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Power Monitor for Optical Fibers

IP.com Disclosure Number: IPCOM000038734D
Original Publication Date: 1987-Feb-01
Included in the Prior Art Database: 2005-Feb-01
Document File: 2 page(s) / 37K

Publishing Venue

IBM

Related People

Fan, B: AUTHOR

Abstract

This article describes a method to monitor the power transmitted through an optical fiber. The power in an optical fiber can be monitored by measuring scattered light from the fiber. The advantage is that no sampling with a beam splitter is required. In addition, power can be monitored along a fiber without breaking it. Light scatterings due to material inhomogeneities and diameter variations are extremely small for low-loss optical fibers. But minute light scatterings can be obtained by slightly bending a fiber. Scatterings increase with increasing curvature. Microbendings, which also result in light scatterings, can be introduced by gently pressuring against fiber. Dielectric discontinuity at the fiber end, even with AR-coated, also causes light scatterings.

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Power Monitor for Optical Fibers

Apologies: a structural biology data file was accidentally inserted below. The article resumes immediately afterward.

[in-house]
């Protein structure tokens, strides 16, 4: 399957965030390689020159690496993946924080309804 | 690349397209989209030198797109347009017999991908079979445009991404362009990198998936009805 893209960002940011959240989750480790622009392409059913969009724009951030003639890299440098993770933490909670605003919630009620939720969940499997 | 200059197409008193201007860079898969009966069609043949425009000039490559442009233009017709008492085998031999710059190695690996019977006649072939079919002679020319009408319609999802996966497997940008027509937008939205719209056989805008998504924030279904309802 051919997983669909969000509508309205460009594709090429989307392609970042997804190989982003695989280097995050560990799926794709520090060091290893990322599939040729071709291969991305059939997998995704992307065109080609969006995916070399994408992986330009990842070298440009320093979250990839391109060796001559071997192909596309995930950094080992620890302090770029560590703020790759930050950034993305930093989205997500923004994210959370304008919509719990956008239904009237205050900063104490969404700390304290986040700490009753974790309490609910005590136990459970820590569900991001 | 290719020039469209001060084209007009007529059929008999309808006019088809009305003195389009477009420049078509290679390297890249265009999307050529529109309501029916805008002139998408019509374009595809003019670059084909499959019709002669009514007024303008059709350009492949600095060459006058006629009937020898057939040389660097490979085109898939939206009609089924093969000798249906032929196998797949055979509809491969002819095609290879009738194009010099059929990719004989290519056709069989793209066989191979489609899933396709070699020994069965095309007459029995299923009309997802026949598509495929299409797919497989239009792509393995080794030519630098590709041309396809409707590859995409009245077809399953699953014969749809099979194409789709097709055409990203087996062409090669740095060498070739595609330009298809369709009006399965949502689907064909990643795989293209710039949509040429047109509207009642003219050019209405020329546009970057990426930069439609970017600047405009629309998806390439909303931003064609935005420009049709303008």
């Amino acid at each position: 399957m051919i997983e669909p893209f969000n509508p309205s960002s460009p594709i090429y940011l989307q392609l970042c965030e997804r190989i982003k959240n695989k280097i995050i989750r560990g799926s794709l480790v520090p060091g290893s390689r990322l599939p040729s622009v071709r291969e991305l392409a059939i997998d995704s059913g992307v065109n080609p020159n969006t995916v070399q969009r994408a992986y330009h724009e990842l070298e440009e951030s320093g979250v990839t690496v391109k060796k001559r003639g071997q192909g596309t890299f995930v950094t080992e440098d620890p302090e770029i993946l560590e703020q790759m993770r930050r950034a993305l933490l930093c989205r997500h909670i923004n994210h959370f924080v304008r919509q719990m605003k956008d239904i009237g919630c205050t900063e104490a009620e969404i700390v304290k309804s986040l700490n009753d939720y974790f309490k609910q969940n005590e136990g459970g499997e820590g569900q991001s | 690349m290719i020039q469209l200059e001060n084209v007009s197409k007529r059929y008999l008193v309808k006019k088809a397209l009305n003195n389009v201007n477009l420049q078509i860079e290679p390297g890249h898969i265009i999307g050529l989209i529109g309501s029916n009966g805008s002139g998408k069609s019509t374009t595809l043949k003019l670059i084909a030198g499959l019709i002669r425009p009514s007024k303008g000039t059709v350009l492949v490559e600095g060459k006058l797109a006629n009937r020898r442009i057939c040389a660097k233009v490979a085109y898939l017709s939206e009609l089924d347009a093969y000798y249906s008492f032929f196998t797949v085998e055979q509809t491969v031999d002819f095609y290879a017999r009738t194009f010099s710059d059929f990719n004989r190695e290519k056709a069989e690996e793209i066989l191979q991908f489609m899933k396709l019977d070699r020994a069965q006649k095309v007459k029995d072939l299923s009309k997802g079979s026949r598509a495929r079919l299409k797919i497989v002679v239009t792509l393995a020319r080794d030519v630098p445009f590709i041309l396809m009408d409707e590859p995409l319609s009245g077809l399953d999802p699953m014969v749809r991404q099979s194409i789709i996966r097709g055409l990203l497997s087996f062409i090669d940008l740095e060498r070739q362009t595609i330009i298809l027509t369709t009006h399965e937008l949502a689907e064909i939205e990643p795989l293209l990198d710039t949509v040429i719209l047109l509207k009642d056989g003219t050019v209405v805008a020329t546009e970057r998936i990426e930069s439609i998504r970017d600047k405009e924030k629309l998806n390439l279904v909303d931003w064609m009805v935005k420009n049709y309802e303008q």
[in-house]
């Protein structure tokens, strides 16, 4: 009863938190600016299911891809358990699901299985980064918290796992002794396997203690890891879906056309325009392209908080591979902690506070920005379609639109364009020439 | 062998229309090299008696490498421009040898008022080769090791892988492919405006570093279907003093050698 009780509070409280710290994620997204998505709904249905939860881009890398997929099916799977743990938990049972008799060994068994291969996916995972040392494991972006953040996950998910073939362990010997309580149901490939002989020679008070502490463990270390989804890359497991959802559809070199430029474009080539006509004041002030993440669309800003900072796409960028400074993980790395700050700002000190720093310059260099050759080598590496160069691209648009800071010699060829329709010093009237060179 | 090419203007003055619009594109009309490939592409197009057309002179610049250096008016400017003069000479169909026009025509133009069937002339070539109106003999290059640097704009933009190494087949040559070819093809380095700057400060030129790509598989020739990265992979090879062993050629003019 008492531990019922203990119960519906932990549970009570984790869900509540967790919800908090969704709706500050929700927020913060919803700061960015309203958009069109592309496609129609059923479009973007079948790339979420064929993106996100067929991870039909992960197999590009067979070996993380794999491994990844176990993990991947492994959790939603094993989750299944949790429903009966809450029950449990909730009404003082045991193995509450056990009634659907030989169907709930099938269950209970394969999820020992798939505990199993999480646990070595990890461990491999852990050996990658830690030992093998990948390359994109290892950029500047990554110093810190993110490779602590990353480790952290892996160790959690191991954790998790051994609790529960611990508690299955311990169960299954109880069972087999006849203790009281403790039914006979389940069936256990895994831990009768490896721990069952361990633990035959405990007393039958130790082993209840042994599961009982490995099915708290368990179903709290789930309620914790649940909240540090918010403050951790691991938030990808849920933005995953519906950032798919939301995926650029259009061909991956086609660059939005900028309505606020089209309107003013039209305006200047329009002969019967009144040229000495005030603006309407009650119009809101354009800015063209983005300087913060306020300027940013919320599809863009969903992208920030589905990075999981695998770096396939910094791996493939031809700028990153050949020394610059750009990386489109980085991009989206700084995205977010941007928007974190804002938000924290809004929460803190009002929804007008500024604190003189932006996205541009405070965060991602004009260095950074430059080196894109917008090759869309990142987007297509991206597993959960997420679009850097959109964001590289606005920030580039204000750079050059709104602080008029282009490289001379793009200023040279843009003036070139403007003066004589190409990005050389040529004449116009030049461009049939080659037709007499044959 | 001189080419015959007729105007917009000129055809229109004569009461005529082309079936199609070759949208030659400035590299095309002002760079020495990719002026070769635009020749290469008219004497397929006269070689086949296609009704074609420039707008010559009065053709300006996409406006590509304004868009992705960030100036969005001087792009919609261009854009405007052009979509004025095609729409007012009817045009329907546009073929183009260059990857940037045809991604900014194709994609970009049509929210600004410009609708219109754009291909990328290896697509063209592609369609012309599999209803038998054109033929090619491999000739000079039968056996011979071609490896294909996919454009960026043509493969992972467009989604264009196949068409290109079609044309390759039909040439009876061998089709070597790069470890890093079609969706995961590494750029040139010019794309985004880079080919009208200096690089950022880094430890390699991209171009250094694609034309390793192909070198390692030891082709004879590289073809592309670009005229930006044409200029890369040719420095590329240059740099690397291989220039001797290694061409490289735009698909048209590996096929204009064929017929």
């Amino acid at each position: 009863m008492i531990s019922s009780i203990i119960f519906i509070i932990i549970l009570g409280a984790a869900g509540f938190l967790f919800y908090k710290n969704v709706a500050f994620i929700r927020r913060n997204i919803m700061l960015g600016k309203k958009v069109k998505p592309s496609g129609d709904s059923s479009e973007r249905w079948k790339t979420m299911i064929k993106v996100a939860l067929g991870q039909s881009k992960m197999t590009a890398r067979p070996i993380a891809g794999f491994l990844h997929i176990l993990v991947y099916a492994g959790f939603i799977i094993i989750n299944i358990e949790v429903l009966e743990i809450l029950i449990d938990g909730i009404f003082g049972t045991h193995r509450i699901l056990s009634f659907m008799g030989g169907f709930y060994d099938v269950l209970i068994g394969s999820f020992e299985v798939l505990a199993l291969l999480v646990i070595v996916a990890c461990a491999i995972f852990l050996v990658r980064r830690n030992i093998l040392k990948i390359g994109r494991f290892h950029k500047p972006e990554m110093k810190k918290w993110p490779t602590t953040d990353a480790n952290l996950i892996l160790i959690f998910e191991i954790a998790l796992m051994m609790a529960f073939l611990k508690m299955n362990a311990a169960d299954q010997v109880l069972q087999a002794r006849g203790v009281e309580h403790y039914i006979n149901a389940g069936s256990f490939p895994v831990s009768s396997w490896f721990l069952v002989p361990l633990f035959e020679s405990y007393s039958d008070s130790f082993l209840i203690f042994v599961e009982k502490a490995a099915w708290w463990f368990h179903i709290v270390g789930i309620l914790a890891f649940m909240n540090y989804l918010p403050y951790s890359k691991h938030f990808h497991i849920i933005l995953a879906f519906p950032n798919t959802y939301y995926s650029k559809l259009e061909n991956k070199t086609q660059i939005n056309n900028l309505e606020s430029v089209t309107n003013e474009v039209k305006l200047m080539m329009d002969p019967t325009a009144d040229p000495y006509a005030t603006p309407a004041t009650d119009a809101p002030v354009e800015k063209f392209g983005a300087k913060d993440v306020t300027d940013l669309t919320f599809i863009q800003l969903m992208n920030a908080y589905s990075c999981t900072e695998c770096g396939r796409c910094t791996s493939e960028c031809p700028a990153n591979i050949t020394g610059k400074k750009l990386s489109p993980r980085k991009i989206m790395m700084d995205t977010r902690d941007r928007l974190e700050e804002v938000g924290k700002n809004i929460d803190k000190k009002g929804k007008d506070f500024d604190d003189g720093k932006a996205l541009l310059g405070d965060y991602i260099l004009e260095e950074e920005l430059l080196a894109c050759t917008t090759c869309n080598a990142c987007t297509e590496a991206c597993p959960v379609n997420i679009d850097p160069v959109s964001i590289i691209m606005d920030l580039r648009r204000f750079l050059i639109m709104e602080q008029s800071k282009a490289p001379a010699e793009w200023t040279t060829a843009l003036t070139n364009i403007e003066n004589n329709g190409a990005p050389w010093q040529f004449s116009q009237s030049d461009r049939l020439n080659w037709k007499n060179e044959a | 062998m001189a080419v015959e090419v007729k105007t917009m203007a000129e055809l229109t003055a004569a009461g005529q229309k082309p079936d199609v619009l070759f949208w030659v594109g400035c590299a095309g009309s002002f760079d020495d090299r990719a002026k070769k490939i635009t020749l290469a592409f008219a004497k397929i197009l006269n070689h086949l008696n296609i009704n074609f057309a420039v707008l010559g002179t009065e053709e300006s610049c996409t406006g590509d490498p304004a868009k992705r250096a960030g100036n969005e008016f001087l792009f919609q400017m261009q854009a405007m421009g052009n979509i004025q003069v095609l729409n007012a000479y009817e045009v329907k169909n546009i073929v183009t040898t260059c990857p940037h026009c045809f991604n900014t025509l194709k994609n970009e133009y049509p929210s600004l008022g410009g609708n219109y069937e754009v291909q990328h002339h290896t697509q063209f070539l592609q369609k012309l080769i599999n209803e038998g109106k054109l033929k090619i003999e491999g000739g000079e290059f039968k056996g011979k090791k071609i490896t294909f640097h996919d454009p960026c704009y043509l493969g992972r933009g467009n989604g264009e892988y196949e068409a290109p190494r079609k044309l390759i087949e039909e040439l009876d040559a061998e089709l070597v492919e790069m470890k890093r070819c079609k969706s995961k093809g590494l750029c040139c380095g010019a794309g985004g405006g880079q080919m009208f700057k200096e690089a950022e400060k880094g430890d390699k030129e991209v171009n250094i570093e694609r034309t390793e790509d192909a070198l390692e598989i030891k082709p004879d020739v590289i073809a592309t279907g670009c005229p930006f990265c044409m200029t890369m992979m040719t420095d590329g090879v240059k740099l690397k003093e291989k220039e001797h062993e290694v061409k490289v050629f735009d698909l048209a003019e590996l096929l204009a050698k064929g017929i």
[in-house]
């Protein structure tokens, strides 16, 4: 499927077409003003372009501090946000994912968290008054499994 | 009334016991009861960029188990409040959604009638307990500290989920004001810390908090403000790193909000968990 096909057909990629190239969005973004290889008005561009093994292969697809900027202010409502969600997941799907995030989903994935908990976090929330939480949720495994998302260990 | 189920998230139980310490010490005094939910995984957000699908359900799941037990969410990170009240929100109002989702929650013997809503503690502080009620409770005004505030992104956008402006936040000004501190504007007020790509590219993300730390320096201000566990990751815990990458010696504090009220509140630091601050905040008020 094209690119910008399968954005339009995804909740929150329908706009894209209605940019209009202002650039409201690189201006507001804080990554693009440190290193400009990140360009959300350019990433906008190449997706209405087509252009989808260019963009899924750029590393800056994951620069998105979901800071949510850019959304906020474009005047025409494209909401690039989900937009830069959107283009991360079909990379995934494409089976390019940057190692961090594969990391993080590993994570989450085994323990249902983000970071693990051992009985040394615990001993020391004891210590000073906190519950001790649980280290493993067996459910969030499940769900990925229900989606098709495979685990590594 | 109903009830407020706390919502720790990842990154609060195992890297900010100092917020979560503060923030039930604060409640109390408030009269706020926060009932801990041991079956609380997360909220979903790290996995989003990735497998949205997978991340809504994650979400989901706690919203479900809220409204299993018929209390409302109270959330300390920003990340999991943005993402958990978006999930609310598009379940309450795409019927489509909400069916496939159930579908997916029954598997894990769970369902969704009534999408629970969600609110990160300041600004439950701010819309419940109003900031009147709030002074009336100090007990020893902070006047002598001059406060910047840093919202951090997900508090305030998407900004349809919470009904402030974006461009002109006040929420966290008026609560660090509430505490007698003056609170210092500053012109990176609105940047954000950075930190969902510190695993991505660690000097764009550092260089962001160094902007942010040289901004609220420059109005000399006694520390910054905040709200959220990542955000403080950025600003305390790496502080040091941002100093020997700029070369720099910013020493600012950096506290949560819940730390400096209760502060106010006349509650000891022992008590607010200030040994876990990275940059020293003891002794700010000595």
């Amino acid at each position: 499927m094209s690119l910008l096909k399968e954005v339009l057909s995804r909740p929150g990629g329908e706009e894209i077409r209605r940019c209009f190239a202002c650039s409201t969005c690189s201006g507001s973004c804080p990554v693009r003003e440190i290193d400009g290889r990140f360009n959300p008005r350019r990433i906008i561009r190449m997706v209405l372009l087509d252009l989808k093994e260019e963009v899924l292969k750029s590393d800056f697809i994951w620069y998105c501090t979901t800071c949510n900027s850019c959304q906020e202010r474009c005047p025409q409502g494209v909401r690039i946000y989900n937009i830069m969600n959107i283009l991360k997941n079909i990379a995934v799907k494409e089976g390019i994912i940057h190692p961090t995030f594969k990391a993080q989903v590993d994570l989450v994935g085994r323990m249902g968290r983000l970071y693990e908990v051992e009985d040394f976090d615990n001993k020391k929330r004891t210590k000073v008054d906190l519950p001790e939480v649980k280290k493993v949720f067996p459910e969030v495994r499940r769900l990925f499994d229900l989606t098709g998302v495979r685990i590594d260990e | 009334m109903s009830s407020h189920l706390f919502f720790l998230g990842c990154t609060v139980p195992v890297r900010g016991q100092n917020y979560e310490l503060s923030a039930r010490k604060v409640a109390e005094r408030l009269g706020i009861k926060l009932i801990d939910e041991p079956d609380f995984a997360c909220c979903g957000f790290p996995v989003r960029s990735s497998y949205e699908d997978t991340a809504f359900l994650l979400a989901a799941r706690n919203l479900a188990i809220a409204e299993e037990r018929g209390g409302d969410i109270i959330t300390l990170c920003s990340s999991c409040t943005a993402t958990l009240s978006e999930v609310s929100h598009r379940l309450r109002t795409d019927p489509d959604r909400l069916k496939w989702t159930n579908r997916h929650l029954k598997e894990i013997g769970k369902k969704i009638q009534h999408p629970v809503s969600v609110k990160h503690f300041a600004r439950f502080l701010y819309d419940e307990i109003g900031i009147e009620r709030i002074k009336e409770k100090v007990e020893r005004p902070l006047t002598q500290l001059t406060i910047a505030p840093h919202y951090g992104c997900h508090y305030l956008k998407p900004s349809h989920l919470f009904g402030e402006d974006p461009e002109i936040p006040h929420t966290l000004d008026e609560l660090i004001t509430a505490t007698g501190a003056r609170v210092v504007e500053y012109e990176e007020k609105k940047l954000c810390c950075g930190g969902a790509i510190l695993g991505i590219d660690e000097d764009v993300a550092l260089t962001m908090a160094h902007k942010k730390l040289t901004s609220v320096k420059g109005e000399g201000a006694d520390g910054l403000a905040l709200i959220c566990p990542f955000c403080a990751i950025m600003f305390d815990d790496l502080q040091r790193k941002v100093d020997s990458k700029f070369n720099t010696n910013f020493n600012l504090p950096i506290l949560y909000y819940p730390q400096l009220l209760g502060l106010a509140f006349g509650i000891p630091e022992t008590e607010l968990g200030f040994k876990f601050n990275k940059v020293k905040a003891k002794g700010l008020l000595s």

This article describes a method to monitor the power transmitted through an optical fiber. The power in an optical fiber can be monitored by measuring scattered light from the fiber. The advantage is that no sampling with a beam splitter is required. In addition, power can be monitored along a fiber without breaking it. Light scatterings due to material inhomogeneities and diameter variations are extremely small for low-loss optical fibers. But minute light scatterings can be obtained by slightly bending a fiber. Scatterings increase with increasing curvature. Microbendings, which also result in light scatterings, can be introduced by gently pressuring against fiber. Dielectric discontinuity at the fiber end, even with AR-coated, also causes light scatterings. These scatterings are proportional to the power transmitted in the fiber. A prototype monitor has been demonstrated in an arrangement shown in Fig. 1. The He-Ne laser beam with nominal 2 mW is coupled into an optical fiber with a microscope objective. The laser power in the fiber is adjusted by a variable attenuator which is placed between the laser and the coupling lens. The fiber has an NA of 0.3 and a core diameter of 100 microns. The fiber is about 5 meters long and is coiled in several loops in order to reduce light transmission through fiber cladding. The mode pattern through the multimode fiber is observed independent of the coupling optics. The laser beam emerging fr...